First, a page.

1 Foreign Language s in K 2 Public Schools: Are Students Prepared for a Global Society? Section I: Introduction Since 968, the American Council on the Teaching of Foreign Languages (ACTFL) has conducted regular national foreign language enrollment surveys of U.S. K 2 public schools. Several government agencies use this information, particularly those involved with the National Security Language Initiative (NSLI): the Department of Education, the Department of State, the Department of Defense, and the Office of the Director of National Intelligence. This study can identify gaps between the current state of foreign language education and the desired state. Data Background In 2007, to investigate current foreign language enrollment status, ACTFL began a three-year project, as part of a U.S. Department of Education grant, to provide more detailed and accurate information than previous projects. This project targeted the school year for data collection due to the time it takes states to release data, with many releasing this information one to three years after collection. To investigate changes in foreign language enrollment, the project also collected data from the school year; therefore, throughout this report, all references to enrollment changes refer to the change from to Data collected needed to meet project specifications. The project gathered data on public school students in grades kindergarten (K) through 2 enrolled in specific language courses (e.g., Chinese), as opposed to nonspecific language courses (e.g., Exploratory World Language). Twenty-four states did not provide data, and 7 states did not provide data. For these states, foreign language course enrollments were estimated. Section II: K 2 Public School Foreign Language Course This section presents the total foreign language enrollment results, including national totals, the percentage of students enrolling in foreign language courses, and state totals. 2 National Foreign Language Course In , 8.6 million K 2 public school students enrolled in foreign language courses (Table ), representing 8.0% of students. By , this enrollment increased by 3.%, reaching 8.9 million students, or 8.5% of all students. Please refer to the Study Methodology section (Appendix A) for a thorough discussion of data collection, processing, analysis, and estimation modeling. 2 Total foreign language enrollment is the sum of Spanish, French, German, Chinese, Russian, Japanese, Latin, and Other Languages totals.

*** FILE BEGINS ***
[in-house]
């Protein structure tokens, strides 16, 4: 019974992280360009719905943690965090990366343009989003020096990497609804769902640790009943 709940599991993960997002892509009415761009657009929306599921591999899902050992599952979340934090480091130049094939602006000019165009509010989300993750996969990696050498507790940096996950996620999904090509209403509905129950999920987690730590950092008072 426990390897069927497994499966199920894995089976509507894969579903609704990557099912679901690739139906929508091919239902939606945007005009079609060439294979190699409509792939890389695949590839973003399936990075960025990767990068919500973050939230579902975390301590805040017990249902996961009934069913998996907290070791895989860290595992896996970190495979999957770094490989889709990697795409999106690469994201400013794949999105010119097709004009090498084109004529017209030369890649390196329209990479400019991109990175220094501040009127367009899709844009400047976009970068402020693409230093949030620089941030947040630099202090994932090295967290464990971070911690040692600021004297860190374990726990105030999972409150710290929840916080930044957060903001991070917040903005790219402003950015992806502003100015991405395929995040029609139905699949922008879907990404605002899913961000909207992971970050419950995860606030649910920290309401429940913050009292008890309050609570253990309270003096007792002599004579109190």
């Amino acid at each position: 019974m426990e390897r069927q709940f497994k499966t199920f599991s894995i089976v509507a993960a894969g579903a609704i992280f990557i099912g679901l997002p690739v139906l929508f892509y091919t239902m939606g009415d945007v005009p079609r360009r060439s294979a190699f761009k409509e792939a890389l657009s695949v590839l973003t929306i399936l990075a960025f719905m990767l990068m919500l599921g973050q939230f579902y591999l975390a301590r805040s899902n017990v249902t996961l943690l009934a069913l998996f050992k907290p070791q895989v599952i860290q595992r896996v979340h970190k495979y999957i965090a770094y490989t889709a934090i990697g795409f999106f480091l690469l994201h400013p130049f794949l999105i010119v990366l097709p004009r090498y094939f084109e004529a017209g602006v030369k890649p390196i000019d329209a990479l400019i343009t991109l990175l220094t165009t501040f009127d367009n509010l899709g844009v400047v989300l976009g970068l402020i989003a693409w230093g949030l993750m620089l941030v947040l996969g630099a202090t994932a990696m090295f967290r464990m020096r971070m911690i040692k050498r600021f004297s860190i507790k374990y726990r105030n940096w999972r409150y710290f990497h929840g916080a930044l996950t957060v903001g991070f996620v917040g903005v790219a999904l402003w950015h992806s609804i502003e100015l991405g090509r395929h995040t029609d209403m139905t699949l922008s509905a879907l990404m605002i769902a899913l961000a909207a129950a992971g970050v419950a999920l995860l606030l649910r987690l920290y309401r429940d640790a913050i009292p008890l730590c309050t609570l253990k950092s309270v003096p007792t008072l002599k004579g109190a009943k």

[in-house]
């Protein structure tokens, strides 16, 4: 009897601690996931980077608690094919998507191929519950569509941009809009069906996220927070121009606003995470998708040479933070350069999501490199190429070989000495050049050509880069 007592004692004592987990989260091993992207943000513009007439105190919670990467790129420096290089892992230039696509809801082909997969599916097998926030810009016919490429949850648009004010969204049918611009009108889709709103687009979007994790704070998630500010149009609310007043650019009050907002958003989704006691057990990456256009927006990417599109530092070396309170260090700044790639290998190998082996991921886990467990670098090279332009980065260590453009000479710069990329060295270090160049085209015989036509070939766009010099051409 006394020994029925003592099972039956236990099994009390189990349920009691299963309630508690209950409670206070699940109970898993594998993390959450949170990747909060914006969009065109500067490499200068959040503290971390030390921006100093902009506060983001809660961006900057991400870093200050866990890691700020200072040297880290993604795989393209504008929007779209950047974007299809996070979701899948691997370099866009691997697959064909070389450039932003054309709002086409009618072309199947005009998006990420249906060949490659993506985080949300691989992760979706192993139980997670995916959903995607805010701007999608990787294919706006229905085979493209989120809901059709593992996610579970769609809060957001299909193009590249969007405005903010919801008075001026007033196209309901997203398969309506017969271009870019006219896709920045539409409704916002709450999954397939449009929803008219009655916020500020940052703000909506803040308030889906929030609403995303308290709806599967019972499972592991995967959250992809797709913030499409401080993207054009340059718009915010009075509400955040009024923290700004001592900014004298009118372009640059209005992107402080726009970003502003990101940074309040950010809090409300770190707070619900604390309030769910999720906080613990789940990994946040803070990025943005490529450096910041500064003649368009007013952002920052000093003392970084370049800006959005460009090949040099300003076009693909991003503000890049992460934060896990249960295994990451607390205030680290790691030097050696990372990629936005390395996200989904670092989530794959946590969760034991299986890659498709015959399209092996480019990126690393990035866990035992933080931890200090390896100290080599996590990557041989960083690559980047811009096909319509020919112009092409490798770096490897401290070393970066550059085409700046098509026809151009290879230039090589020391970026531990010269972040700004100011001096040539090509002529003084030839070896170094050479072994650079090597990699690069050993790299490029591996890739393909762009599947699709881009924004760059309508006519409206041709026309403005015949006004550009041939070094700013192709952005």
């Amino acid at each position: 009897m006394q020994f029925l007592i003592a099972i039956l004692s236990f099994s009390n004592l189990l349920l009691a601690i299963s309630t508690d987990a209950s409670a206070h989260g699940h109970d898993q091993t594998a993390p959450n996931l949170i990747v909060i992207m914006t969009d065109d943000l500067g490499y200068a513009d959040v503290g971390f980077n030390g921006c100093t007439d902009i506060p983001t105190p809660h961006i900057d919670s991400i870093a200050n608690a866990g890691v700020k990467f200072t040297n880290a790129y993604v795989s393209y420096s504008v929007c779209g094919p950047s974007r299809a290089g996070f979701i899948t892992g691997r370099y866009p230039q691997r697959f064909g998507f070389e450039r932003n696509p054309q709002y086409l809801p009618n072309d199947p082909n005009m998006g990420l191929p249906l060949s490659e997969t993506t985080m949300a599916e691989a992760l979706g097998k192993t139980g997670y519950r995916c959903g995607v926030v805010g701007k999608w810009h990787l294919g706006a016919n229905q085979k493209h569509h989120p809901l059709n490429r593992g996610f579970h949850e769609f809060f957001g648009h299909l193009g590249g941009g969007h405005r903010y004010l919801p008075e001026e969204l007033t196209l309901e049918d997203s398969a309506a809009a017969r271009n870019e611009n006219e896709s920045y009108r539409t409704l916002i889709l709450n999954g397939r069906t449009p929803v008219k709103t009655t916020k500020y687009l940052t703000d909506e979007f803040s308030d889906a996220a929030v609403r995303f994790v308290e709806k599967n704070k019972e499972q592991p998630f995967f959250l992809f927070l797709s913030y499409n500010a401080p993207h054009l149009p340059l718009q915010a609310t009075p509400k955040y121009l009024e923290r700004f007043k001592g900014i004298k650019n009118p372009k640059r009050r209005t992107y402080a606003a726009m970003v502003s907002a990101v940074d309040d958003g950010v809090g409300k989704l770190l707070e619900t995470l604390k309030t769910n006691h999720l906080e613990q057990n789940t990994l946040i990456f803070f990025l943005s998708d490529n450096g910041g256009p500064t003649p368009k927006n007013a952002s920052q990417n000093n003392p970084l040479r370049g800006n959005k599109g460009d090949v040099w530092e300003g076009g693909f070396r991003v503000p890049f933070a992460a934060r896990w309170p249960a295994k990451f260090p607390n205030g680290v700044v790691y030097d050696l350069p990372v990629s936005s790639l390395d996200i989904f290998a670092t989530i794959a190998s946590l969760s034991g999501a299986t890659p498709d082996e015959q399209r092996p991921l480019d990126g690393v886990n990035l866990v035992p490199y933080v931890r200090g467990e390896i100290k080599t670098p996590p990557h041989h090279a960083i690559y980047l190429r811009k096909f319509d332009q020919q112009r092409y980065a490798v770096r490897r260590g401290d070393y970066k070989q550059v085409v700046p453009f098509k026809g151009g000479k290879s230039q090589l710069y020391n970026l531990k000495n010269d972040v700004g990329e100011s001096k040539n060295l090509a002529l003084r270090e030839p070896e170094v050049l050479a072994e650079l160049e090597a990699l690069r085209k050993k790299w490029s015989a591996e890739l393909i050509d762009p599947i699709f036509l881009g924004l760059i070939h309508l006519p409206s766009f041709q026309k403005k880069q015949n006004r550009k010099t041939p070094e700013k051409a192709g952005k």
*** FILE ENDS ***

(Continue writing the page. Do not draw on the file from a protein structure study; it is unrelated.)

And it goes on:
2 Table. National Foreign Language by Year. Year Foreign Language Overall Student ,638,990 47,983, % ,907,20 48,2, % Percentage of Students Enrolled in Foreign Languages Foreign Language Course for Each State In , nearly one-third of foreign language students lived in one of four states, each with over 400,000 enrolled students: California, Texas, New York, and Florida (Table 2). In , Pennsylvania joined these states in reporting over 400,000 foreign language enrolled students (Table 3), and combined these five states represented approximately 40% of foreign language enrollment. Despite a national increase in foreign language enrollment and in contrast to the five largest states, enrollments decreased in 7 states (Table 4). Half of these states were located in the Northeast region, while the rest were scattered across the country (Figure ). 2
3 Percentage of Students Enrolled in Foreign Language Courses for Each State In addition to comparing the number of foreign language students in each state, the percentage of the state s students enrolled in foreign language courses was calculated. This provides a comparison to account for total student enrollment differences across states and years. In most states, 0 to 30% of K 2 students enrolled in foreign languages during each of these two years. In , five states enrolled less than 0% of their students in foreign language courses: Alabama, Louisiana, Mississippi, Nevada, and Utah. By , only Alabama, Mississippi, and Nevada still enrolled less than 0%. Despite a national increase in the percentage of students enrolled in foreign languages, 9 states decreased from to (Table 5). Among these 9 states, three states (Arizona, North Carolina, and Oklahoma) increased in foreign language enrollment; however, their total student enrollment grew at a faster rate so proportionally fewer students studied foreign languages. Hawaii, on the other hand, decreased in foreign language enrollment, but had a larger decrease in total student enrollment, resulting in proportionally more students enrolled in foreign language courses. Figure. Change in Foreign Language by State. WA AK OR CA NV ID AZ UT MT WY CO NM HI ND SD NE KS OK TX MN IA MO AR LA WI IL IN MI TN KY OH MS AL GA WV SC FL PA VA NC VT NH ME NY MA RI CT NJ DE MD DC LEGEND Decreased Increased No Change 3